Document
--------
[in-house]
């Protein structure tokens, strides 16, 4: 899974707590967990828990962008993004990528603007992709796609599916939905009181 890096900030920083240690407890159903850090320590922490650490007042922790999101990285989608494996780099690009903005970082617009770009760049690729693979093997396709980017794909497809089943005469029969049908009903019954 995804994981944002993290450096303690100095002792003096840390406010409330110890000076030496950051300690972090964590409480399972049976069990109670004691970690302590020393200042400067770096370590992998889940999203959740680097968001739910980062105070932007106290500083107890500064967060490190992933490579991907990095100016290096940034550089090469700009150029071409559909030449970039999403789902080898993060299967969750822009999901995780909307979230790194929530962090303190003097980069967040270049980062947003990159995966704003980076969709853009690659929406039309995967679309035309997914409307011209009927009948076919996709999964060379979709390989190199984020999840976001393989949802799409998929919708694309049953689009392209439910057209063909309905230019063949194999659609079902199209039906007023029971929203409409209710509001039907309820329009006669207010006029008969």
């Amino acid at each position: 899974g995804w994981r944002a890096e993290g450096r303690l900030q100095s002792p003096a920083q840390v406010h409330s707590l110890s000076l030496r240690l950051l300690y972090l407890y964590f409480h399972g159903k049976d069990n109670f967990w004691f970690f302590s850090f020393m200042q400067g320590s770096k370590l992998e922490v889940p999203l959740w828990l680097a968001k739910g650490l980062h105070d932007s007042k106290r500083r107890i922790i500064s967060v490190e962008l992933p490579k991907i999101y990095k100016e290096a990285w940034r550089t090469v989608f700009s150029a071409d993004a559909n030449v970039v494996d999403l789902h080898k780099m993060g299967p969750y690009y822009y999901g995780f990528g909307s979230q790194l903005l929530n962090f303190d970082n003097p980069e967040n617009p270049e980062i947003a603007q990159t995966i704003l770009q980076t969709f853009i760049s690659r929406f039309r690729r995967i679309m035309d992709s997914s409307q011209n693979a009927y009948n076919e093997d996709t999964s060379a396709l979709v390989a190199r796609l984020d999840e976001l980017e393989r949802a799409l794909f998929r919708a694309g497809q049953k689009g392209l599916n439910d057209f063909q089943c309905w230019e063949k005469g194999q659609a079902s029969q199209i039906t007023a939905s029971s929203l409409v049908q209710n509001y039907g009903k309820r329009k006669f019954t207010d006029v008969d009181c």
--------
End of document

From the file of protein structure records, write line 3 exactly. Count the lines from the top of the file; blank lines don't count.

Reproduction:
């Amino acid at each position: 899974g995804w994981r944002a890096e993290g450096r303690l900030q100095s002792p003096a920083q840390v406010h409330s707590l110890s000076l030496r240690l950051l300690y972090l407890y964590f409480h399972g159903k049976d069990n109670f967990w004691f970690f302590s850090f020393m200042q400067g320590s770096k370590l992998e922490v889940p999203l959740w828990l680097a968001k739910g650490l980062h105070d932007s007042k106290r500083r107890i922790i500064s967060v490190e962008l992933p490579k991907i999101y990095k100016e290096a990285w940034r550089t090469v989608f700009s150029a071409d993004a559909n030449v970039v494996d999403l789902h080898k780099m993060g299967p969750y690009y822009y999901g995780f990528g909307s979230q790194l903005l929530n962090f303190d970082n003097p980069e967040n617009p270049e980062i947003a603007q990159t995966i704003l770009q980076t969709f853009i760049s690659r929406f039309r690729r995967i679309m035309d992709s997914s409307q011209n693979a009927y009948n076919e093997d996709t999964s060379a396709l979709v390989a190199r796609l984020d999840e976001l980017e393989r949802a799409l794909f998929r919708a694309g497809q049953k689009g392209l599916n439910d057209f063909q089943c309905w230019e063949k005469g194999q659609a079902s029969q199209i039906t007023a939905s029971s929203l409409v049908q209710n509001y039907g009903k309820r329009k006669f019954t207010d006029v008969d009181c």